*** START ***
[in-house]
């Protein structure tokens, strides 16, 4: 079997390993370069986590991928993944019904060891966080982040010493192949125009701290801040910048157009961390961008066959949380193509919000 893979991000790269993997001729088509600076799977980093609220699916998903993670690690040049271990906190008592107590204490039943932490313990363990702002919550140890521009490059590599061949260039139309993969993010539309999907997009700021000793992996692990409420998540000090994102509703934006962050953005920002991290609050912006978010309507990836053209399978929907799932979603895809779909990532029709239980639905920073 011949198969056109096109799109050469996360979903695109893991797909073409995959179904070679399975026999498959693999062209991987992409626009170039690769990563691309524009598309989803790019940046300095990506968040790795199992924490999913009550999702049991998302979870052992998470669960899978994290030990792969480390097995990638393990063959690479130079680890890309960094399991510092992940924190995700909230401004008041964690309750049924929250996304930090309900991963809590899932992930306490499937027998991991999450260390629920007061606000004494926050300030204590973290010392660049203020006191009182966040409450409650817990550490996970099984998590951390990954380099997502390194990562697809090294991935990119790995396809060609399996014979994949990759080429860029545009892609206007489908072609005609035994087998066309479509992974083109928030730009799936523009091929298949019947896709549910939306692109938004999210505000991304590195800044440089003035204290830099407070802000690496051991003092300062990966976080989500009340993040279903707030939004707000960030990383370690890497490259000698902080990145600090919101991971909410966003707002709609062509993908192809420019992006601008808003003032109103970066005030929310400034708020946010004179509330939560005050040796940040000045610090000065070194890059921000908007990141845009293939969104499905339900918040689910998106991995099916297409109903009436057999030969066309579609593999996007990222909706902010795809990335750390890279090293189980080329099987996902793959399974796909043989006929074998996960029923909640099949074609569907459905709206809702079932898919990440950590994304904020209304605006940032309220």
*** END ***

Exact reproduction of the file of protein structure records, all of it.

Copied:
[in-house]
């Protein structure tokens, strides 16, 4: 079997390993370069986590991928993944019904060891966080982040010493192949125009701290801040910048157009961390961008066959949380193509919000 893979991000790269993997001729088509600076799977980093609220699916998903993670690690040049271990906190008592107590204490039943932490313990363990702002919550140890521009490059590599061949260039139309993969993010539309999907997009700021000793992996692990409420998540000090994102509703934006962050953005920002991290609050912006978010309507990836053209399978929907799932979603895809779909990532029709239980639905920073 011949198969056109096109799109050469996360979903695109893991797909073409995959179904070679399975026999498959693999062209991987992409626009170039690769990563691309524009598309989803790019940046300095990506968040790795199992924490999913009550999702049991998302979870052992998470669960899978994290030990792969480390097995990638393990063959690479130079680890890309960094399991510092992940924190995700909230401004008041964690309750049924929250996304930090309900991963809590899932992930306490499937027998991991999450260390629920007061606000004494926050300030204590973290010392660049203020006191009182966040409450409650817990550490996970099984998590951390990954380099997502390194990562697809090294991935990119790995396809060609399996014979994949990759080429860029545009892609206007489908072609005609035994087998066309479509992974083109928030730009799936523009091929298949019947896709549910939306692109938004999210505000991304590195800044440089003035204290830099407070802000690496051991003092300062990966976080989500009340993040279903707030939004707000960030990383370690890497490259000698902080990145600090919101991971909410966003707002709609062509993908192809420019992006601008808003003032109103970066005030929310400034708020946010004179509330939560005050040796940040000045610090000065070194890059921000908007990141845009293939969104499905339900918040689910998106991995099916297409109903009436057999030969066309579609593999996007990222909706902010795809990335750390890279090293189980080329099987996902793959399974796909043989006929074998996960029923909640099949074609569907459905709206809702079932898919990440950590994304904020209304605006940032309220």